MEPS 130:229-240 (1996)  -  doi:10.3354/meps130229

Microplankton growth, grazing, and community structure in the northern Gulf of Mexico

Strom SL, Strom MW

Seawater dilution experiments were conducted during spring and fall in the continental shelf region of the northern Gulf of Mexico. Nutrient-enhanced phytoplankton growth rates of 0.7 to 2.2 d-1 were measured for the entire phytoplankton community; highest growth rates were associated with >8 um cells. Phytoplankton growth was nutrient limited in all May experiments, and >8 um phytoplankton, primarily diatoms, showed the strongest response to nutrient addition: their growth rates increased the most and reached the highest values. Rates of microzooplankton grazing on the entire phytoplankton community were moderate (0 to 0.7 d-1). During a given experiment, patterns of grazing on 2 phytoplankton size fractions (<8 and >8 um) generally differed, and high rates of grazing (>1 d-1) on both <8 and >8 um cells were sometimes observed. Across all experiments, grazing by microzooplankton averaged 30% of nutrient-enhanced phytoplankton growth. In May, when phytoplankton growth was strongly nutrient limited, grazing averaged 90% of natural (non-nutrient-enhanced) phytoplankton growth. These data indicate that microzooplankton can be a significant source of phytoplankton mortality, even in eutrophic coastal waters. The microzooplankton community, excluding cells <5 um, comprised primarily heterotrophic dinoflagellates and aloricate choreotrich ciliates. These organisms exhibited high net growth rates (mean = 0.8 d-1) during experiments at higher irradiance levels. Ingestion of chain diatoms by the dinoflagellate Gyrodinium sp. was observed in preserved samples; such grazing pathways, in which relatively large phytoplankton cells are consumed by protozoa, may be quantitatively important in this coastal ecosystem. Due to the variety of taxa and feeding mechanisms within the microzooplankton, their grazing impact was not restricted to the smallest phytoplankton cells, indicating that size-based models of trophic structure could yield misleading predictions about patterns of energy flow in this coastal ecosystem.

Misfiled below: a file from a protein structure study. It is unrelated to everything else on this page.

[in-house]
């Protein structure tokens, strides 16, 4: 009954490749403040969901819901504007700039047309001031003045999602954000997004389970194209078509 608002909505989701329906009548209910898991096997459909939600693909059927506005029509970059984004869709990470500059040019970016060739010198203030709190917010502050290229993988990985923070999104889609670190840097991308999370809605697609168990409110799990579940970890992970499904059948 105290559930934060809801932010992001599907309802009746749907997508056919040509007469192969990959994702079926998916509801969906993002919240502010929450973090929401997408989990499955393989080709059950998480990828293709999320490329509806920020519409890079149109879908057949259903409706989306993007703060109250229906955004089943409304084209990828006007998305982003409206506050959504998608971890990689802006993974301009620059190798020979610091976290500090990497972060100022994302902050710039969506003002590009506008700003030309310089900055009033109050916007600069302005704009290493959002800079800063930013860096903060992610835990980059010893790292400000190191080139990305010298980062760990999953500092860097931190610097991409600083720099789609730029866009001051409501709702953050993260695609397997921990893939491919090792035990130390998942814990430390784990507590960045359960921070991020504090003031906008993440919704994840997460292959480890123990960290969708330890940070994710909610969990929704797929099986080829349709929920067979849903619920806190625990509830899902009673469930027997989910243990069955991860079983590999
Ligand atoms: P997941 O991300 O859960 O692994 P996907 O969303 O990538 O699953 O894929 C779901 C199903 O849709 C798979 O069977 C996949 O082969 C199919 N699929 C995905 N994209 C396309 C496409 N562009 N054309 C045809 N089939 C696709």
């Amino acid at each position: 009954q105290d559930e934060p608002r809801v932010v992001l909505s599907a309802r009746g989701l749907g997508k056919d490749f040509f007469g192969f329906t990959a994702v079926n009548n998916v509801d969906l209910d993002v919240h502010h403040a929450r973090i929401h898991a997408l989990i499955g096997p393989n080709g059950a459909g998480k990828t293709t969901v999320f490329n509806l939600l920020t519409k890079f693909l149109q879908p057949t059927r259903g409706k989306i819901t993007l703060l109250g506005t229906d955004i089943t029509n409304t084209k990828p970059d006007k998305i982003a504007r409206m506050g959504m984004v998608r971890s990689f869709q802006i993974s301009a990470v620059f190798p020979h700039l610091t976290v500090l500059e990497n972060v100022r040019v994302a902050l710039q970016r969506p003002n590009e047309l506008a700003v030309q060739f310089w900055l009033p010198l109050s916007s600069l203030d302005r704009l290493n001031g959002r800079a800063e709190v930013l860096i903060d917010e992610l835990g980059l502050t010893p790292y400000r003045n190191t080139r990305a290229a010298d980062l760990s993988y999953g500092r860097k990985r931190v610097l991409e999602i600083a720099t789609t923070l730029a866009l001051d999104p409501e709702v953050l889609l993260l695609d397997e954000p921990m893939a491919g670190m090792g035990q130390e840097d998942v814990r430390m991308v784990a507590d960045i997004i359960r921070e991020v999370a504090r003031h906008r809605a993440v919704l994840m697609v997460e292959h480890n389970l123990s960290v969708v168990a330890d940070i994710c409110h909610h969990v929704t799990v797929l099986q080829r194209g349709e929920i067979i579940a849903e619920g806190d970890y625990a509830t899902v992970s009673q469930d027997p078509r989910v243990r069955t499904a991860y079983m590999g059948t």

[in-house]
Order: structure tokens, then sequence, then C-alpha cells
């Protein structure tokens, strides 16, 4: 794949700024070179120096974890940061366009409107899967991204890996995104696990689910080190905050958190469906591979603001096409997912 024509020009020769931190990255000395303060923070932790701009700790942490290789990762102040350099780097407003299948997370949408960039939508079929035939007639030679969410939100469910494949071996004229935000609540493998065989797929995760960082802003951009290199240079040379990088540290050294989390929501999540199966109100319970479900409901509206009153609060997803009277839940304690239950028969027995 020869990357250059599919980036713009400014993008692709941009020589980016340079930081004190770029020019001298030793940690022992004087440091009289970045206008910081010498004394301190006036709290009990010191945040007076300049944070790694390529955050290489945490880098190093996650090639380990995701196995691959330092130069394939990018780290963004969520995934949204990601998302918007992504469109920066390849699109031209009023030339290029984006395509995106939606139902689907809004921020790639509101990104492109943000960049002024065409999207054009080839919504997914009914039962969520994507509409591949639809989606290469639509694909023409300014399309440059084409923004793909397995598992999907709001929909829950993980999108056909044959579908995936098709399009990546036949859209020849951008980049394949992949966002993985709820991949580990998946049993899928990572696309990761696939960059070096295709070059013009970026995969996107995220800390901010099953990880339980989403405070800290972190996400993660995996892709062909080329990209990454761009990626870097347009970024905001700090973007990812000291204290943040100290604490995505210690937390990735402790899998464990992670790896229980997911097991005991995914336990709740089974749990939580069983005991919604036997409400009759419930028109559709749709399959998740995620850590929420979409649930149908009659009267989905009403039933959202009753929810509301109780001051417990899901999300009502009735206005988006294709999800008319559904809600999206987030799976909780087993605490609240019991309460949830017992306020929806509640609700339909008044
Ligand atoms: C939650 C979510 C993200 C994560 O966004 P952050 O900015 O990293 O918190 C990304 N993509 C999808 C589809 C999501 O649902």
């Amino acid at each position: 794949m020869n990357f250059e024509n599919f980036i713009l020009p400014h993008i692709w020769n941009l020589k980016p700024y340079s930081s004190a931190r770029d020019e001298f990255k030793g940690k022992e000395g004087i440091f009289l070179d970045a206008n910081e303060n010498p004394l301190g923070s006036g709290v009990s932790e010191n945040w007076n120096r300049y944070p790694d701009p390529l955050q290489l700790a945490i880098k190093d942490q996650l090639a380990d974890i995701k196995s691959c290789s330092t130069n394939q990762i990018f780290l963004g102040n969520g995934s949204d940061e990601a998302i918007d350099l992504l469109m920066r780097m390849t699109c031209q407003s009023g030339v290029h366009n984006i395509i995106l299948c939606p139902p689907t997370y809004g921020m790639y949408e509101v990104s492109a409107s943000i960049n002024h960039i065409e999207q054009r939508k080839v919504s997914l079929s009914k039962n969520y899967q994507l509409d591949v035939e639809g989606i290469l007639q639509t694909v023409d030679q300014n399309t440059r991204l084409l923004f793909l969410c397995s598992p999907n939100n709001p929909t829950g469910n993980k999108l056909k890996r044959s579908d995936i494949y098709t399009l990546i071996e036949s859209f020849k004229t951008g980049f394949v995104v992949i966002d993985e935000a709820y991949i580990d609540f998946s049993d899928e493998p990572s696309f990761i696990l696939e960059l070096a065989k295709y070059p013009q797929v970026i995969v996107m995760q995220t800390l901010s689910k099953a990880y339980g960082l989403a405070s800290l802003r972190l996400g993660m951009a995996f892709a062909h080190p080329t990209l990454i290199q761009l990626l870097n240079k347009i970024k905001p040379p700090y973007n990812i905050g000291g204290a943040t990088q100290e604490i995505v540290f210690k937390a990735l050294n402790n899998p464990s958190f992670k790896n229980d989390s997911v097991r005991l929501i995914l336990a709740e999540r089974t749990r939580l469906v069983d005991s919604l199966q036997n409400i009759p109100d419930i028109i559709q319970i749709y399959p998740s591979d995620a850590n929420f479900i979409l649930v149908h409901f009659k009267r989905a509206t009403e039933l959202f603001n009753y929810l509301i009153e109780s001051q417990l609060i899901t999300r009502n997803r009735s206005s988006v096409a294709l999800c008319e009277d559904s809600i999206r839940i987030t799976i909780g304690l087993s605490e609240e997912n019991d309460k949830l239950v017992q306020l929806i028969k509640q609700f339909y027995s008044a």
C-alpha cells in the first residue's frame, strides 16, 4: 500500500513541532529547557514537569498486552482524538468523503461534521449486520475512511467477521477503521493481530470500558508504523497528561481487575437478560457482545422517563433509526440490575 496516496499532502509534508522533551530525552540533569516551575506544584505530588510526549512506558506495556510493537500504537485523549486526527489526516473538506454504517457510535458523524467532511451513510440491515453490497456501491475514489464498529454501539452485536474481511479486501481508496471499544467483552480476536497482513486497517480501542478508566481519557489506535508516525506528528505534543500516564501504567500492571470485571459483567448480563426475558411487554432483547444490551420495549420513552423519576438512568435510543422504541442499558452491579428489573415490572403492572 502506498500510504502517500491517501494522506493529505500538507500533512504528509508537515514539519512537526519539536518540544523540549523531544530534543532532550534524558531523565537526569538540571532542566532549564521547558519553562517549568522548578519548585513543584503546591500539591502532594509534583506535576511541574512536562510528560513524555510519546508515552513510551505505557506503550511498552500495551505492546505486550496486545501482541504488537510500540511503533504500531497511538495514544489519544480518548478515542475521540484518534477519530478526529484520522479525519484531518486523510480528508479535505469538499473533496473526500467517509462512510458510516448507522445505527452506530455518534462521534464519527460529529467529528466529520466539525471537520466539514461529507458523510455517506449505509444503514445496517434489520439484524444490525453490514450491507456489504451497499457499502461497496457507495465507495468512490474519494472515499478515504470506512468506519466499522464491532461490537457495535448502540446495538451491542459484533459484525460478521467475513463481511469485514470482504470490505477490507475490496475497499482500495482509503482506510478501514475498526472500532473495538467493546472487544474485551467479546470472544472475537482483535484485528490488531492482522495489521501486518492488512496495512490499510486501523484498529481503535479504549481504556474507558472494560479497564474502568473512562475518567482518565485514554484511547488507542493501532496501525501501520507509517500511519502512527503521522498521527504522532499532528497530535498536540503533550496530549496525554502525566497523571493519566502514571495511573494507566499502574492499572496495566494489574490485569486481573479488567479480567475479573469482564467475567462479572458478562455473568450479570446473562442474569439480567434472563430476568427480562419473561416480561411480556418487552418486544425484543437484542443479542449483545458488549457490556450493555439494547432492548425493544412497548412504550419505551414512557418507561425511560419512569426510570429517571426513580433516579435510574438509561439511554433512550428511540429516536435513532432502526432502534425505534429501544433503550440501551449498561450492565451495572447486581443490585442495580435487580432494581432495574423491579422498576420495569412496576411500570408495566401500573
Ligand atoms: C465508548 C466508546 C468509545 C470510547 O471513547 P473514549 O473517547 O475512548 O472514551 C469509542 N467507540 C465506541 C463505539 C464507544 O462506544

Microzooplankton . Phytoplankton . Protozoa . Grazing . Growth . Coastal


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